- Do some homework on local culture. As I was in an Islamic Republic, there were very conservative religious practices and customs in place. Something as simple as asking a coworker about his wife or daughters could cause a pretty big scene. Sharing drinking stories is out of the question. It might be best to keep most conversations centered on the task at hand. The list of taboo subjects and behaviors can be pretty long. Be on good behavior.
- The State Department Travel site can also provide information on required visas. Some visas require that you send your passport to an embassy of the country you are visiting and have a visa pasted to a page in your passport. Could be a couple of weeks before you see your passport again.
- Travel visas and work visas aren’t always the same thing–look into it
- Nothing worse than getting “there” and finding out your paperwork isn’t in order.
- Check with the CDC for required and recommended vaccinations and/or medications.
- For some countries you cannot travel to or from without required vaccinations.
- Some areas may not require vaccinations; but the recommended list is well worth considering if you don’t want to come home ill. Some of the diseases out there have lifetime impact to you.
- Some Hospitals have Travel Centers that can help. Many Walgreen’s are set up for this as well.
- Don’t wait on those vaccinations. More time before gives them time to build your immunity. Additionally some of them may make you sick for a day or two. Get that out of the way before you hit the road.
- Consider any medications you have. Make sure you carry plenty and allow for travel delays. There might not be a way to refill your prescriptions out “there”. Also, keep them meds in your carry-on.
- Epi-pens? Non-prescription meds? Make sure you take it, because it probably isn’t “there”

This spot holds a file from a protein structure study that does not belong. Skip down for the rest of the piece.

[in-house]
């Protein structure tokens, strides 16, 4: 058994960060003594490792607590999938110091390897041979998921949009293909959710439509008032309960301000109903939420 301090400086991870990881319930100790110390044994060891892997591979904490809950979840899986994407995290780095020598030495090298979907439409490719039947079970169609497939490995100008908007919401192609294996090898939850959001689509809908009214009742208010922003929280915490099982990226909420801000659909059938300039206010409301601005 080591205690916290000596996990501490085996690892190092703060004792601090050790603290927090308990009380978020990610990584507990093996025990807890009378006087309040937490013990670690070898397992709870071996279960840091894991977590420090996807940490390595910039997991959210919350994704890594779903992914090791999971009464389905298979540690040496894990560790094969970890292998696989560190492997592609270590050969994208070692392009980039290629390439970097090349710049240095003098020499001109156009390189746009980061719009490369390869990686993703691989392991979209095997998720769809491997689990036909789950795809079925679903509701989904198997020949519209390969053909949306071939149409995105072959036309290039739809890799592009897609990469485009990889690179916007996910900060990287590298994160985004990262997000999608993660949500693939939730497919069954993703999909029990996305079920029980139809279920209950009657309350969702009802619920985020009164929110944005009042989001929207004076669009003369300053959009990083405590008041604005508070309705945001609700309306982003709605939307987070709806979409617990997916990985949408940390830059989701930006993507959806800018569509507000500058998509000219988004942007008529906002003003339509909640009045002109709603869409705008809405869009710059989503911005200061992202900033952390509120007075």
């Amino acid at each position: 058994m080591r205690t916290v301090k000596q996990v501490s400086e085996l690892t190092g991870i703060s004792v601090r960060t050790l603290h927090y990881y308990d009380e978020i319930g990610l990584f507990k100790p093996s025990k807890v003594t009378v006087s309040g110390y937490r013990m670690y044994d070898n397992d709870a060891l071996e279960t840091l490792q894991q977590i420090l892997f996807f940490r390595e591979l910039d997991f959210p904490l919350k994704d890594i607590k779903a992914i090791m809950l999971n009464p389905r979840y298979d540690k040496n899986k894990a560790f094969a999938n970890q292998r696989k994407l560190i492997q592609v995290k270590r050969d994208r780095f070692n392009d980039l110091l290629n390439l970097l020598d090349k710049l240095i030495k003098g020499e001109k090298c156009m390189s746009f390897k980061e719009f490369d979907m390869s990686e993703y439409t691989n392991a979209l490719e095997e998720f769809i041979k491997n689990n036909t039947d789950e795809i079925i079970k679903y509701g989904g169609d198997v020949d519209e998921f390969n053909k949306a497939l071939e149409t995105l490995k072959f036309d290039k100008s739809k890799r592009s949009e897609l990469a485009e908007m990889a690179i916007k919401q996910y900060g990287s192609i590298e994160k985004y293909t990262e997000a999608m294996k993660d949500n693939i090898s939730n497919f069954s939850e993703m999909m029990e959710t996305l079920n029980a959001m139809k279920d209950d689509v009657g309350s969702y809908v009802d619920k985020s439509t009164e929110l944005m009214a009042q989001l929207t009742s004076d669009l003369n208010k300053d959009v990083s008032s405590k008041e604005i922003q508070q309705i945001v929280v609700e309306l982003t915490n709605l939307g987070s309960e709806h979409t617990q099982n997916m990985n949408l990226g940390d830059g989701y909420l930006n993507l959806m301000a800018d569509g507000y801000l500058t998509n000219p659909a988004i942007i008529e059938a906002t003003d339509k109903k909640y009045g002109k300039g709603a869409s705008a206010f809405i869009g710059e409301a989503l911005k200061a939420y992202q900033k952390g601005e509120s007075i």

- Dysentery runs rampant at some of these sites. Between questionable water sources, different diets and all, it might be a good idea to carry anti-diarrheal meds.
- Consider travel time and conditions. Expecting your traveler to hit the ground running after 30 or 40 hours travel with international flights & coach seating might not be realistic. Business class costs much more but it might be the right thing to do.
About the author
Ray is a Senior Controls Engineer. He has been with Hallam-ICS over 20 years. Ray is very active in the social mission of the company as he appreciates the opportunity to express and apply his values in his work place. He has organized our first and second Service days; and has set up our teams for meal preparation at shelter programs; painting in child service charities; yard work & house cleaning for transitional housing and building furniture for a shelters.
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Hallam-ICS is an engineering and automation company that designs MEP systems for facilities and plants, engineers control and automation solutions, and ensures safety and regulatory compliance through arc flash studies, commissioning, and validation. Our offices are located in Massachusetts, Connecticut, New York, Vermont and North Carolina and our projects take us world-wide.